If you're planning on shooting landscapes or other nature scenes that required dramatic colors, Velvia is the call. It's been used by pros for quite some time, but reports of it being discontinued have caused freak outs at various points on the web.
It's not as easy to work with as the previously-mentioned Provia, but if you have a good lab and you're careful with your exposures, it's capable of some truly incredible things. Shooting it 35mm will still look good, but its strengths are really most evident when you're shooting with medium, or even large format gear. It's even currently a little cheaper than the Provia.
If you're seeking extreme saturation and sharpness but prefer negatives to slides, then Ektar is a good choice. Its low speed gives it impressively fine grain, though it doesn't stand up very well (in my opinion) to being pushed.
It's cheaper than many slide films, and has a very distinct look about it. Again, you'll probably either really like it or hate it. Judging by online reviews, though, most people really like it. While you can only get it in 100 speed, you can get it in every size from 35mm all the way up to 8x10.
If you shot Fujifilm in the past, you might recognize this as NPH 400. The name has changed but the film is basically the same. Fujifilm adds a "4th layer" to help out with color reproduction, even under mixed light conditions.
Overall, it's a very balanced film, which was the strong suit of the NPH that came before it, making it a great choice for shooting portraits. It's sadly no longer available in 160, which gives Kodak's Portra a slight advantage in terms of flexibility, but the Fujifilm Pro 400H is something a little different.
One of the problems with film as compared to digital photography is that you have to keep forking out funds for film and processing. Lomography's color negative film, however, is extremely cheap and surprisingly pretty good. It can't compete with something like Portra in terms of consistency or color accuracy, but I have found it to be better than the drugstore stuff.
It becomes even more of a deal if you're using a Lomo camera. For those who might be unfamiliar, Lomography involves shooting with eccentric or toy cameras, which often introduce elements of unpredictability into the shooting process. Things like light leaks and plastic lenses that love to flare often don't look much better on expensive film than they do on the cheap stuff.
Plus, Lomography is a cool company, so supporting them is a good thing.
There's nothing quite like developing your own black-and-white film in a tank at your house, but we realize that's not a project everyone wants to undertake. Ilford's XP2 is a full-on black-and-white film, but it's processed using C-41, which means you can drop it off at any old processing place and they should be able to take care of it for you with no problem.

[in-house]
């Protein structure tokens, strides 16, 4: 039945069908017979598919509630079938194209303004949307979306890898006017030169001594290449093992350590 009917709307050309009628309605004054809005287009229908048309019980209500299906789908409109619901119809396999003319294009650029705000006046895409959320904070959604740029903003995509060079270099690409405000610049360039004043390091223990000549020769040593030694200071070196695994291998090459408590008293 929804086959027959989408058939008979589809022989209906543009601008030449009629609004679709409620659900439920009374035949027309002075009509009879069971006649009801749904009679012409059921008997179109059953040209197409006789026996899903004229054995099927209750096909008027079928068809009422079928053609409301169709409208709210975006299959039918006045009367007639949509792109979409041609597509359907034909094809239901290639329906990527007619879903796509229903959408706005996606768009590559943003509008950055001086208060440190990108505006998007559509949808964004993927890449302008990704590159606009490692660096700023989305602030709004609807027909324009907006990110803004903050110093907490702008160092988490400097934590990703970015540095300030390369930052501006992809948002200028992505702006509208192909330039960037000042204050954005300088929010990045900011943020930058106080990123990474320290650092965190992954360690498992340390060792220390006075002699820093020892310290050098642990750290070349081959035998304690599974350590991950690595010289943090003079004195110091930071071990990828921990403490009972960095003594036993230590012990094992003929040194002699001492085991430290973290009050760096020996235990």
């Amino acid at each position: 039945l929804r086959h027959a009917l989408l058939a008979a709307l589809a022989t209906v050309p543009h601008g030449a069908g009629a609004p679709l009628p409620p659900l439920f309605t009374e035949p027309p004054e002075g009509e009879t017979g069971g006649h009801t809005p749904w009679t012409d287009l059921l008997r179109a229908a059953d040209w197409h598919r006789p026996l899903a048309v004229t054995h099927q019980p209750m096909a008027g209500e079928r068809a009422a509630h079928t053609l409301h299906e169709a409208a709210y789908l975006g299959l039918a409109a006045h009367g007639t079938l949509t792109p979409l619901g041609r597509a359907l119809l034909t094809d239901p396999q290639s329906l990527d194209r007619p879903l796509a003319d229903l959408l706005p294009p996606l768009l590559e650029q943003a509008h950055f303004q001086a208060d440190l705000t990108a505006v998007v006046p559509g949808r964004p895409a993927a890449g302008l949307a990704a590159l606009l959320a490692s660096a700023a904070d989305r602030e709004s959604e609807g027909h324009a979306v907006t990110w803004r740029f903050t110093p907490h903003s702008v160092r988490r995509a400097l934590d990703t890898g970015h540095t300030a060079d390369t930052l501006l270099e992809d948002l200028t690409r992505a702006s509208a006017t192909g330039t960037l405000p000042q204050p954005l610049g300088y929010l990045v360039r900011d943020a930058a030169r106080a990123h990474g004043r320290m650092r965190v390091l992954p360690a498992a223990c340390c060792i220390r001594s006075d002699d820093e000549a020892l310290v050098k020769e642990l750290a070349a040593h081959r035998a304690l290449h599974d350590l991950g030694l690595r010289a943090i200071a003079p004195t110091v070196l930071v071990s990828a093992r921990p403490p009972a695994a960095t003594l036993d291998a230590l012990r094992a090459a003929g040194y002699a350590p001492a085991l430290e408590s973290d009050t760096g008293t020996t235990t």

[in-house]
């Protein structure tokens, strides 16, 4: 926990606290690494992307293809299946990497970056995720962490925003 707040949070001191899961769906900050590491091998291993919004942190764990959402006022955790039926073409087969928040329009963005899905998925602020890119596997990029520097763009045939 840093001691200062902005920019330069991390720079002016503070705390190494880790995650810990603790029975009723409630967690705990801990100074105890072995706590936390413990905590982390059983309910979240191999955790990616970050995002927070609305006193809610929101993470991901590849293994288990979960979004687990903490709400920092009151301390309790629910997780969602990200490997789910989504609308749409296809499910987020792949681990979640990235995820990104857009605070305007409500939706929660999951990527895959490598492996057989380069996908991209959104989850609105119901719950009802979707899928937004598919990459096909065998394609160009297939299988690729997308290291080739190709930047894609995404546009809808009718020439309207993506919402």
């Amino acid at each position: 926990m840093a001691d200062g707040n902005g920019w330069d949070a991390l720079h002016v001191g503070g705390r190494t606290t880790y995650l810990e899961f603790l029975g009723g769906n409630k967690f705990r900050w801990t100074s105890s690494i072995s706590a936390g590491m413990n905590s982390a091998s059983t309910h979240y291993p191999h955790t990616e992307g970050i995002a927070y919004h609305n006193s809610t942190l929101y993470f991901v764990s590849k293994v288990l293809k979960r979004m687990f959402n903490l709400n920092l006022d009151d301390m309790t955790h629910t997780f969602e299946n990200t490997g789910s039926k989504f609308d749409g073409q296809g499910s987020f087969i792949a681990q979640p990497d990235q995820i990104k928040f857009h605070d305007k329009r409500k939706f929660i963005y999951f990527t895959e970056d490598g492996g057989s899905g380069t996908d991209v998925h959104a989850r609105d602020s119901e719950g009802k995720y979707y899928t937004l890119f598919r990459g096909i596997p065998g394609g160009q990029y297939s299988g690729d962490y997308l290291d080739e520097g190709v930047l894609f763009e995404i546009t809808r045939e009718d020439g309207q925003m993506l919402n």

As a B&W film, it's not exactly spectacular. It lacks a bit of contrast and can feel a bit muted, but if you just want to give B&W a shot, it's a cheap and easy way to do so. It's like a gateway film that may eventually end up with you carefully measuring the temperature of chemicals in your bathroom at home.
Ilford Delta 3200 film is actually an ISO 1250 film, but it has so much latitude that it can be processed at 3200 without a flinch. In fact, photographers have reported success pushing the film all the way to ISO 12,500 and pulling to ISO 400. It is truly one of the most versatile, forgiving black-and-white film stocks out there.
If you're a night owl, concert goer, or just like low-light shooting and want some really pleasant grain Delta 3200 is definitely worth a try.
Infrared photography is tricky when it comes to digital photography. You can fake it or have one of your old digital cameos converted to the IR spectrum, but it can be a lot easier to just shoot IR film. We should note, Ilford's SFX is not a true infrared film; it's a conventional B&W film with extended visible red sensitivity that can mimic the effects of infrared with filters. Think of it as infrared, without the fuss.
It's relatively cheap, so you might want to buy a few rolls at first because getting the hang of infrared exposure can be a bit tricky. But, get it right and you'll have some awesome-looking IR images to which you can proudly affix the #nofilter tag when you post them online.